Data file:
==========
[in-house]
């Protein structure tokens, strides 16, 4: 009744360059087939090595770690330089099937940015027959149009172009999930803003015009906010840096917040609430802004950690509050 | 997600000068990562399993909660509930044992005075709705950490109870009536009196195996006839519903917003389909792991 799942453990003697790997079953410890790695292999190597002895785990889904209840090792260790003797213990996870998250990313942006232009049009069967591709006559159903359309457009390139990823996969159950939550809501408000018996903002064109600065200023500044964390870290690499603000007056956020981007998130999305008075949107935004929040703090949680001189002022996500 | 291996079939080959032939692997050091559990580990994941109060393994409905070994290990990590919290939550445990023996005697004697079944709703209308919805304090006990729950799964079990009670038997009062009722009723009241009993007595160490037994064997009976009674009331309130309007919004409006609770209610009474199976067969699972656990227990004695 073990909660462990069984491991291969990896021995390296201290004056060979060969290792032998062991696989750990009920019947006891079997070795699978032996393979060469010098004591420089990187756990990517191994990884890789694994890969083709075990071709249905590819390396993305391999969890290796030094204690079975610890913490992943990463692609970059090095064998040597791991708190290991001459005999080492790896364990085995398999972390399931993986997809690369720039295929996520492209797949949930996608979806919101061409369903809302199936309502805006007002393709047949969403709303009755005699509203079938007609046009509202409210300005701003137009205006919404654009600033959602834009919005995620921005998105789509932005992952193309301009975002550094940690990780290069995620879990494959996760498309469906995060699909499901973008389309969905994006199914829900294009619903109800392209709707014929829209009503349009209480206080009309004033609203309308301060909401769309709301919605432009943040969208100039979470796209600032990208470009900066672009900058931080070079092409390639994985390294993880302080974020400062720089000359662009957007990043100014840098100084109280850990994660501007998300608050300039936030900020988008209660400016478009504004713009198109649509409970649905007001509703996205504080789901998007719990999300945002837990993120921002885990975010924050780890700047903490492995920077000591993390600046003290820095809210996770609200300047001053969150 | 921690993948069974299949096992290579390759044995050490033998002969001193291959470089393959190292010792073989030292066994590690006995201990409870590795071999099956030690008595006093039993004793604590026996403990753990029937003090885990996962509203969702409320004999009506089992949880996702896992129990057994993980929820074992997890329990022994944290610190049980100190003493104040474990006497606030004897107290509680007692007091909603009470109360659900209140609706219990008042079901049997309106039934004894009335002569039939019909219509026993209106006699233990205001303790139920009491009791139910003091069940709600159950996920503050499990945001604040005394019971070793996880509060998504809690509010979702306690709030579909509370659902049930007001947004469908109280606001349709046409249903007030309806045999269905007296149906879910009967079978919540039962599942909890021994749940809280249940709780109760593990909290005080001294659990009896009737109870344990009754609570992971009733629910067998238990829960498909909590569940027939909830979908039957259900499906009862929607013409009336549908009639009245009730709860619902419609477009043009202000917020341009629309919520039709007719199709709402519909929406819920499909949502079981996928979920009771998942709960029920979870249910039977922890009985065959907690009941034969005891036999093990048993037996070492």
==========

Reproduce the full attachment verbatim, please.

[in-house]
């Protein structure tokens, strides 16, 4: 009744360059087939090595770690330089099937940015027959149009172009999930803003015009906010840096917040609430802004950690509050 | 997600000068990562399993909660509930044992005075709705950490109870009536009196195996006839519903917003389909792991 799942453990003697790997079953410890790695292999190597002895785990889904209840090792260790003797213990996870998250990313942006232009049009069967591709006559159903359309457009390139990823996969159950939550809501408000018996903002064109600065200023500044964390870290690499603000007056956020981007998130999305008075949107935004929040703090949680001189002022996500 | 291996079939080959032939692997050091559990580990994941109060393994409905070994290990990590919290939550445990023996005697004697079944709703209308919805304090006990729950799964079990009670038997009062009722009723009241009993007595160490037994064997009976009674009331309130309007919004409006609770209610009474199976067969699972656990227990004695 073990909660462990069984491991291969990896021995390296201290004056060979060969290792032998062991696989750990009920019947006891079997070795699978032996393979060469010098004591420089990187756990990517191994990884890789694994890969083709075990071709249905590819390396993305391999969890290796030094204690079975610890913490992943990463692609970059090095064998040597791991708190290991001459005999080492790896364990085995398999972390399931993986997809690369720039295929996520492209797949949930996608979806919101061409369903809302199936309502805006007002393709047949969403709303009755005699509203079938007609046009509202409210300005701003137009205006919404654009600033959602834009919005995620921005998105789509932005992952193309301009975002550094940690990780290069995620879990494959996760498309469906995060699909499901973008389309969905994006199914829900294009619903109800392209709707014929829209009503349009209480206080009309004033609203309308301060909401769309709301919605432009943040969208100039979470796209600032990208470009900066672009900058931080070079092409390639994985390294993880302080974020400062720089000359662009957007990043100014840098100084109280850990994660501007998300608050300039936030900020988008209660400016478009504004713009198109649509409970649905007001509703996205504080789901998007719990999300945002837990993120921002885990975010924050780890700047903490492995920077000591993390600046003290820095809210996770609200300047001053969150 | 921690993948069974299949096992290579390759044995050490033998002969001193291959470089393959190292010792073989030292066994590690006995201990409870590795071999099956030690008595006093039993004793604590026996403990753990029937003090885990996962509203969702409320004999009506089992949880996702896992129990057994993980929820074992997890329990022994944290610190049980100190003493104040474990006497606030004897107290509680007692007091909603009470109360659900209140609706219990008042079901049997309106039934004894009335002569039939019909219509026993209106006699233990205001303790139920009491009791139910003091069940709600159950996920503050499990945001604040005394019971070793996880509060998504809690509010979702306690709030579909509370659902049930007001947004469908109280606001349709046409249903007030309806045999269905007296149906879910009967079978919540039962599942909890021994749940809280249940709780109760593990909290005080001294659990009896009737109870344990009754609570992971009733629910067998238990829960498909909590569940027939909830979908039957259900499906009862929607013409009336549908009639009245009730709860619902419609477009043009202000917020341009629309919520039709007719199709709402519909929406819920499909949502079981996928979920009771998942709960029920979870249910039977922890009985065959907690009941034969005891036999093990048993037996070492």